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Posted at 04:04 PM ET, 07/30/2012

Lady Bird Johnson honored with U.S. postal stamp


The official White House portrait of Lady Bird Johnson. (The White House Historical Association)

In a rare tribute, Lady Bird Johnson is getting her own U.S. postal stamp — only the fifth first lady in history to receive the honor.

Johnson’s official White House portrait (she’s wearing a buttercup yellow gown and diamond earrings) will be used for a “Forever” stamp issued this December to mark the centennial of her birth. In addition, the USPS announced it will re-issue stamps from the 1960s honoring Lady Bird’s wildflower program.

“We’re pleased to join the celebration honoring what would be her 100-year birthday and also to continue to help further her important legacy of creating a more beautiful America,” Postmaster General Patrick Donahoe said in a statement Thursday.

Johnson, who died in 2007, is eligible because the postal service changed the longstanding rule prohibiting anyone — except presidents — from appearing on a stamp for 10 years after their death. The rules now allow recently deceased and even living subjects, a postal service spokesman told us. Letters supporting Lady Bird’s selection came from Texas lawmakers and the former living first ladies.

Johnson joins just four other president’s wives portrayed on U.S. stamps. Martha Washington was the first American woman honored with a portrait stamp— first in 1902, then again in 1923 and 1938.

(For you trivia geeks: In 1893, Spain’s Queen Isabella was the first woman ever to appear on a U.S. stamp; it commemorated the 400th anniversary of Columbus’s discovery of the New World.)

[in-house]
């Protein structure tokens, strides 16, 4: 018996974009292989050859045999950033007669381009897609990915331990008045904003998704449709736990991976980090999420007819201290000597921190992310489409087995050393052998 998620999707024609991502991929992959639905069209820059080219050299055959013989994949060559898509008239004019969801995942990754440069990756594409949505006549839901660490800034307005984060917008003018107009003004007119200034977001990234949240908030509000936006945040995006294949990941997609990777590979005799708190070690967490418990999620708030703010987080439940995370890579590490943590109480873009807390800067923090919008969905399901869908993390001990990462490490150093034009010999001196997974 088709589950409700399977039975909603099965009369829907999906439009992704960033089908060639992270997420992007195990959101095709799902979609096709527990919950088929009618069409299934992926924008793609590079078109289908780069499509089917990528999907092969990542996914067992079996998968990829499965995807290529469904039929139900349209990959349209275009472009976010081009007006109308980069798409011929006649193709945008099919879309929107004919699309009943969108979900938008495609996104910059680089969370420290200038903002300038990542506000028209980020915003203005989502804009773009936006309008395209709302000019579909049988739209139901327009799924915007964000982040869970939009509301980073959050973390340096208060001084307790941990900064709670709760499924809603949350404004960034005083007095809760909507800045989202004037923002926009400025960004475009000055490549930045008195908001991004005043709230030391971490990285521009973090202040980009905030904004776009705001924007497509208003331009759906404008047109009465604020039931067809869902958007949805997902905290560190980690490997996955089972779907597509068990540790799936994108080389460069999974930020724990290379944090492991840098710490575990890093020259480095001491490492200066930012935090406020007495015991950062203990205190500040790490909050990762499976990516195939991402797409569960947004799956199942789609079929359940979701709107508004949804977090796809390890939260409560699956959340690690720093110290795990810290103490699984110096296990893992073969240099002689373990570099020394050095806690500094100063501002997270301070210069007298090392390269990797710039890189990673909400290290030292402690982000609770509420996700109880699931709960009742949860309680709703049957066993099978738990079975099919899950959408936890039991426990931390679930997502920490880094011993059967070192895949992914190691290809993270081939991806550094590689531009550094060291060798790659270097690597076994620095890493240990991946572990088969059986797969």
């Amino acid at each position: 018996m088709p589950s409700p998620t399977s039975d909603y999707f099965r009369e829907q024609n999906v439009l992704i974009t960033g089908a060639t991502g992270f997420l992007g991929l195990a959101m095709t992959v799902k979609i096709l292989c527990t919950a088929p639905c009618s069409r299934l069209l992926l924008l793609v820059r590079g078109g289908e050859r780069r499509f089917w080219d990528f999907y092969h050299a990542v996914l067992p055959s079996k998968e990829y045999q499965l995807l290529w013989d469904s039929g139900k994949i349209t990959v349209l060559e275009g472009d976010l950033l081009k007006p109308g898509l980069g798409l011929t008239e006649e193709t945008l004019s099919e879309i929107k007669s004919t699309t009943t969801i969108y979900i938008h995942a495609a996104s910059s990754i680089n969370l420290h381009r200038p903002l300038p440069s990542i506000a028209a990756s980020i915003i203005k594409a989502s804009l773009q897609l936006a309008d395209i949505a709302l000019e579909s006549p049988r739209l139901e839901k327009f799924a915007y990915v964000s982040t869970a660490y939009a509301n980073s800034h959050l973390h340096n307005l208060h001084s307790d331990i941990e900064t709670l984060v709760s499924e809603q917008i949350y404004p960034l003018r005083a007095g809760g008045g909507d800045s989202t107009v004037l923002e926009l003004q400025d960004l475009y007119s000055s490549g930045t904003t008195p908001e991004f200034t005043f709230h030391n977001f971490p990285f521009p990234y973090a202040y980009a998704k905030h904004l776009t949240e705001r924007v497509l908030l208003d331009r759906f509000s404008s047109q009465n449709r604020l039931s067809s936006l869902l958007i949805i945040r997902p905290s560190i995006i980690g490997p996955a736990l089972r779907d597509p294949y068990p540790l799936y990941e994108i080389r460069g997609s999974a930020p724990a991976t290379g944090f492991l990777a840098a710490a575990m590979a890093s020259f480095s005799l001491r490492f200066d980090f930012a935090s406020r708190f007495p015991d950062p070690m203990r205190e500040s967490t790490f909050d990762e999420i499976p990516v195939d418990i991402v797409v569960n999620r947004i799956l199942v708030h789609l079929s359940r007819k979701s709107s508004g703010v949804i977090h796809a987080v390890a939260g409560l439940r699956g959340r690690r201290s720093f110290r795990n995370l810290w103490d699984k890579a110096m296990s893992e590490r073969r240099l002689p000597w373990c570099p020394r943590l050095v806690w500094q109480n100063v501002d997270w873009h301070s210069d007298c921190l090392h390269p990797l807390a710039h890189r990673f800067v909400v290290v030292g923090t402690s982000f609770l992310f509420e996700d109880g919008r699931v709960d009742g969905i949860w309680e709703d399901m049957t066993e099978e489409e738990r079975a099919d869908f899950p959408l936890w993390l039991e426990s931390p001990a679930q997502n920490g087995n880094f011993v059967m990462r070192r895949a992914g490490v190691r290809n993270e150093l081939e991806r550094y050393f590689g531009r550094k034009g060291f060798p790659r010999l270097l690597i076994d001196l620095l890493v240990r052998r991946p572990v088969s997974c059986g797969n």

Lyndon and Lady Bird Johnson posing at their Ranch near Stonewall, Texas in 1968. (Frank Wolfe/Associated Press)
Eleanor Roosevelt also got three stamps: First in 1963, then again in 1984 and 1998. Then the postal service reached back in time: In 1980, Dolley Madison was honored with a stamp, followed by Abigail Adams in 1985. (Adams is featured on a second stamp, but you have to look really closely: One of her love letters to John Adams was chosen as the background for a 2001 “Love” stamp.)

Most stamps take years from approval to release because the postal service commissions original artwork. The use of the existing 1968 portrait by Elizabeth Shoumatoff — and the ability to pull the old flower stamps from the archives — made the speedy turnaround for Johnson’s stamp possible.

Following a $10 million redesign, the Johnson presidential library will have a grand reopening on Lady Bird’s birthday, Dec. 22.

Read also: Lady Bird Johnson Gave America a Big Bouquet, 7/12/07

By  |  04:04 PM ET, 07/30/2012

 
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